Bubblers are the simplest level measuring devices suitable for corrosive liquids,
slurries, and most viscous liquids. They have also been successfully used on materials that solidify at ambient temperature. Figure 700-21 shows a typical bubbler
installation.
Fig. 700-21 Bubbler Systems with d/p Transmitter

Only the bubbler tube needs to be corrosion-proof. A variety of corrosion-resistant


tubing materials are available: Hasteloy C, monel, tantalum, kynar, Teflon, and
Teflon-coated steel.
Gas that will not react with the process flows continuously through the bubbler tube
where it pushes against the hydrostatic head of the liquid. Dry instrument air,
nitrogen, or clean natural gas are the three most commonly used gases. A low purge
gas flow rate (usually about one scfh) is adequate for most bubbler tubes, which are
usually made from -inch diameter pipe. The tip of the bubbler tube should be
notched or sloped to provide a constant reference point where the bubbles enter the
process fluid.

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The application of bubblers is normally limited to tanks and low pressure vessels,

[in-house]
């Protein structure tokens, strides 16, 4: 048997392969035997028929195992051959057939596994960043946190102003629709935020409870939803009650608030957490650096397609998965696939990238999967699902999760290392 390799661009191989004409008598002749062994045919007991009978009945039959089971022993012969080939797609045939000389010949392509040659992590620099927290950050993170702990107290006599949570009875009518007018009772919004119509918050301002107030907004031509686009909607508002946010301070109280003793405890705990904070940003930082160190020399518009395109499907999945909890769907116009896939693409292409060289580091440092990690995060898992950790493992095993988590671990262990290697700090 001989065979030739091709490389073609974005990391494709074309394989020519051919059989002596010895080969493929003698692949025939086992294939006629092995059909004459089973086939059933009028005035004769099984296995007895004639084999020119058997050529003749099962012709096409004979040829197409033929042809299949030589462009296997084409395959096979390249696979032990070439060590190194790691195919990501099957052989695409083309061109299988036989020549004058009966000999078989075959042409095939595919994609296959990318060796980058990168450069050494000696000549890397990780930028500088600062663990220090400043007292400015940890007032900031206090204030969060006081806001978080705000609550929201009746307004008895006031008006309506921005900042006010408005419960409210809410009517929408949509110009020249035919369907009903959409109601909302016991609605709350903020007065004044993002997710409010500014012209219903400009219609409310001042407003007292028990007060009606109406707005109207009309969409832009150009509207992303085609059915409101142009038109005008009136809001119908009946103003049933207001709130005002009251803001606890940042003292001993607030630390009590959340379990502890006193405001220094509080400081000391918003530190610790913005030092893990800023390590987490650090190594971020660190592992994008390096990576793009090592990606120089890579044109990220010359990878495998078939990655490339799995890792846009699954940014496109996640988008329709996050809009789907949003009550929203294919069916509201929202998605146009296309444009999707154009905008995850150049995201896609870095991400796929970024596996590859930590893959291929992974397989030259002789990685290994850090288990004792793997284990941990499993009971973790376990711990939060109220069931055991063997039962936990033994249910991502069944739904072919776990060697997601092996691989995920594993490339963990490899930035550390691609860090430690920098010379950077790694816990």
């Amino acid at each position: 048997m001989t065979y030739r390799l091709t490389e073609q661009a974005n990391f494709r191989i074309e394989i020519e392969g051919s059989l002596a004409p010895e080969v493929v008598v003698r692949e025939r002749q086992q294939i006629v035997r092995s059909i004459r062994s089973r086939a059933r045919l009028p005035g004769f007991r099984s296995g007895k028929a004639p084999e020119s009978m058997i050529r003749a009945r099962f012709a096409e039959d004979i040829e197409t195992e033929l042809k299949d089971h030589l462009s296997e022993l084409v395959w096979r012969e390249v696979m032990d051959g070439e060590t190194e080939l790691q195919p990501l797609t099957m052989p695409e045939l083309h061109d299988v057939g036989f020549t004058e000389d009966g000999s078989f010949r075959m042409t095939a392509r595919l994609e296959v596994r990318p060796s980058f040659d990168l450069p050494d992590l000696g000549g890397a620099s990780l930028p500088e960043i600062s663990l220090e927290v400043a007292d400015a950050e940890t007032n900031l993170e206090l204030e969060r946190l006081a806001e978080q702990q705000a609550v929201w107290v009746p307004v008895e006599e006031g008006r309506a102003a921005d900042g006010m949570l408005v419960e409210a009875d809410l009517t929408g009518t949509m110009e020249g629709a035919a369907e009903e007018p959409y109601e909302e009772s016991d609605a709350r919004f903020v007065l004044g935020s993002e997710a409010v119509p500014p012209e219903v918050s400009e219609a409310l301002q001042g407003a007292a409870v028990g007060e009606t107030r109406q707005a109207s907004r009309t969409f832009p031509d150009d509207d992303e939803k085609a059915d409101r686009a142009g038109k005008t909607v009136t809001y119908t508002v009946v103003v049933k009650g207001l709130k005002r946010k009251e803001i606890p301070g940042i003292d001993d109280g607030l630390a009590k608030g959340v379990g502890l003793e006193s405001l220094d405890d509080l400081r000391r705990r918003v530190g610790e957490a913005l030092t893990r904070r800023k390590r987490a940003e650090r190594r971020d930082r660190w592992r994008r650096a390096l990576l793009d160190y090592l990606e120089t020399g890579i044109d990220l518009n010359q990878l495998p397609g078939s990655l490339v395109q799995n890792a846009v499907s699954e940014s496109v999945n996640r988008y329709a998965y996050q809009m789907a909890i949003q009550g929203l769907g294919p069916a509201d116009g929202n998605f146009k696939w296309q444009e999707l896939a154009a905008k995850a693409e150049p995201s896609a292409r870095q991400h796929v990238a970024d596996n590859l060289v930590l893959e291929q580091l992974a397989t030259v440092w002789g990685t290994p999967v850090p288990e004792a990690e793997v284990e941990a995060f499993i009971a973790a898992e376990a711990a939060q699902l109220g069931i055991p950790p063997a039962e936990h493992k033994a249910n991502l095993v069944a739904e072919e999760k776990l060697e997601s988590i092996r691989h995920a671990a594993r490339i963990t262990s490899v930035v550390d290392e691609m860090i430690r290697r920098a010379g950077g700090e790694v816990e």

because the supply pressure of the gas in the facility is typically 100 psig or less.
Small variable area rotometers with needle valves and constant flow regulators are
used to control the continuous gas flow.
The d/p transmitter may be mounted above the maximum operating level for convenience and to prevent plugging of the process leads in case the purge gas fails.
Bubblers should not be used in saturated solutions, because of solids buildup and
plugging. Wide process temperature swings may prohibit their use in viscous applications. The level measurement can be affected when the density of the liquid is
stratified.

Chemical Seals
Chemical seals or diaphragms have also been successfully used with d/p transmitters to prevent plugging or where corrosive fluids are involved. The hydrostatic
pressures are sensed at the diaphragms that are either connected directly to the d/p
transmitter or through remote chemical seals connected by armored capillaries. In
both cases the seals and transmitters are factory sealed with special inert fluids like
silicone. The capillaries must be the same length or matched, and are limited to
25 feet.